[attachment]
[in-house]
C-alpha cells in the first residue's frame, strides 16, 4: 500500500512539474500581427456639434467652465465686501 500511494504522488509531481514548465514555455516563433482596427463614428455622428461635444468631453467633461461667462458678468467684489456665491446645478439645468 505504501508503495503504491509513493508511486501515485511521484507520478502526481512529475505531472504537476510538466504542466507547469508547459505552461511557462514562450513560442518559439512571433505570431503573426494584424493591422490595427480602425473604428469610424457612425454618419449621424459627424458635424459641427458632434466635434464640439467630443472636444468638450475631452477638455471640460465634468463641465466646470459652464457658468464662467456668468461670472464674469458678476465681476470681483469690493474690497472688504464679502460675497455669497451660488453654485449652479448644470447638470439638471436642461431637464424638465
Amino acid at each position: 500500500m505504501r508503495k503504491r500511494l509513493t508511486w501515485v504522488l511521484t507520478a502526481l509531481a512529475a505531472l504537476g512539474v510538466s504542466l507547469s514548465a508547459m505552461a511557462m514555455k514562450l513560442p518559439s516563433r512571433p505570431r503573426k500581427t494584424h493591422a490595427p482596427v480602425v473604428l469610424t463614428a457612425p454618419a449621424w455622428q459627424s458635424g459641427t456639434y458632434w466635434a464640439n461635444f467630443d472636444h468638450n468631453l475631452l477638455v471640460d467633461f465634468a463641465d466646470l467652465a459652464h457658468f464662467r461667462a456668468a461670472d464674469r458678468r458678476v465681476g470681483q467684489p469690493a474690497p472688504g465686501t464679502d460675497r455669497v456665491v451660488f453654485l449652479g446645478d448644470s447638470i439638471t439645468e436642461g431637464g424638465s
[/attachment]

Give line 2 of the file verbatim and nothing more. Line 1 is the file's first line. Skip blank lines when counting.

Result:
C-alpha cells in the first residue's frame, strides 16, 4: 500500500512539474500581427456639434467652465465686501 500511494504522488509531481514548465514555455516563433482596427463614428455622428461635444468631453467633461461667462458678468467684489456665491446645478439645468 505504501508503495503504491509513493508511486501515485511521484507520478502526481512529475505531472504537476510538466504542466507547469508547459505552461511557462514562450513560442518559439512571433505570431503573426494584424493591422490595427480602425473604428469610424457612425454618419449621424459627424458635424459641427458632434466635434464640439467630443472636444468638450475631452477638455471640460465634468463641465466646470459652464457658468464662467456668468461670472464674469458678476465681476470681483469690493474690497472688504464679502460675497455669497451660488453654485449652479448644470447638470439638471436642461431637464424638465